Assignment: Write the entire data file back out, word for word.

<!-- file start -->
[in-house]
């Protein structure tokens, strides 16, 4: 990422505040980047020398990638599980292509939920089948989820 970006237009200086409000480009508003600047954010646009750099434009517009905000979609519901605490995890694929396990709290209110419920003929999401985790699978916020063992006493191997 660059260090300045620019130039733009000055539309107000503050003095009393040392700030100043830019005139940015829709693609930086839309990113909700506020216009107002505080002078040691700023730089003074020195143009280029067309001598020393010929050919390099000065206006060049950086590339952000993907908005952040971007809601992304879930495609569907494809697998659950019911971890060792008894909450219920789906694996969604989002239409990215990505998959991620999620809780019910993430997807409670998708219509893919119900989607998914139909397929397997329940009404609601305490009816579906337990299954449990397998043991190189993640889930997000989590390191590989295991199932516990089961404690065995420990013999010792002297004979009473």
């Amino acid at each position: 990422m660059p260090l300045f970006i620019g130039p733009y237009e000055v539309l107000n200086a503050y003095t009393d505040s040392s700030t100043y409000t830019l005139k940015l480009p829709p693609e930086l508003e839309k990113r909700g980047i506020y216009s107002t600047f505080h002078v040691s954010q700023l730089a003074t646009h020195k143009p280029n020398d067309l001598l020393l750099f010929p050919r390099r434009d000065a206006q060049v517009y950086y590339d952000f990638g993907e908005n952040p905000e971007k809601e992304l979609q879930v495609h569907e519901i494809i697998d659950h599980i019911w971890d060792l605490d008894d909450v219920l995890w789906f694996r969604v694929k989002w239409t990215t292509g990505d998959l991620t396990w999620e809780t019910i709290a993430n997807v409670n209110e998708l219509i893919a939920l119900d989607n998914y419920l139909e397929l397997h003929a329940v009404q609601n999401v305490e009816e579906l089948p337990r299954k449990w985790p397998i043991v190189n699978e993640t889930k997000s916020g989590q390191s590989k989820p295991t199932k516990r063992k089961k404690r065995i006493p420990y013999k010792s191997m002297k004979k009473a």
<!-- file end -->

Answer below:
[in-house]
């Protein structure tokens, strides 16, 4: 990422505040980047020398990638599980292509939920089948989820 970006237009200086409000480009508003600047954010646009750099434009517009905000979609519901605490995890694929396990709290209110419920003929999401985790699978916020063992006493191997 660059260090300045620019130039733009000055539309107000503050003095009393040392700030100043830019005139940015829709693609930086839309990113909700506020216009107002505080002078040691700023730089003074020195143009280029067309001598020393010929050919390099000065206006060049950086590339952000993907908005952040971007809601992304879930495609569907494809697998659950019911971890060792008894909450219920789906694996969604989002239409990215990505998959991620999620809780019910993430997807409670998708219509893919119900989607998914139909397929397997329940009404609601305490009816579906337990299954449990397998043991190189993640889930997000989590390191590989295991199932516990089961404690065995420990013999010792002297004979009473």
């Amino acid at each position: 990422m660059p260090l300045f970006i620019g130039p733009y237009e000055v539309l107000n200086a503050y003095t009393d505040s040392s700030t100043y409000t830019l005139k940015l480009p829709p693609e930086l508003e839309k990113r909700g980047i506020y216009s107002t600047f505080h002078v040691s954010q700023l730089a003074t646009h020195k143009p280029n020398d067309l001598l020393l750099f010929p050919r390099r434009d000065a206006q060049v517009y950086y590339d952000f990638g993907e908005n952040p905000e971007k809601e992304l979609q879930v495609h569907e519901i494809i697998d659950h599980i019911w971890d060792l605490d008894d909450v219920l995890w789906f694996r969604v694929k989002w239409t990215t292509g990505d998959l991620t396990w999620e809780t019910i709290a993430n997807v409670n209110e998708l219509i893919a939920l119900d989607n998914y419920l139909e397929l397997h003929a329940v009404q609601n999401v305490e009816e579906l089948p337990r299954k449990w985790p397998i043991v190189n699978e993640t889930k997000s916020g989590q390191s590989k989820p295991t199932k516990r063992k089961k404690r065995i006493p420990y013999k010792s191997m002297k004979k009473a």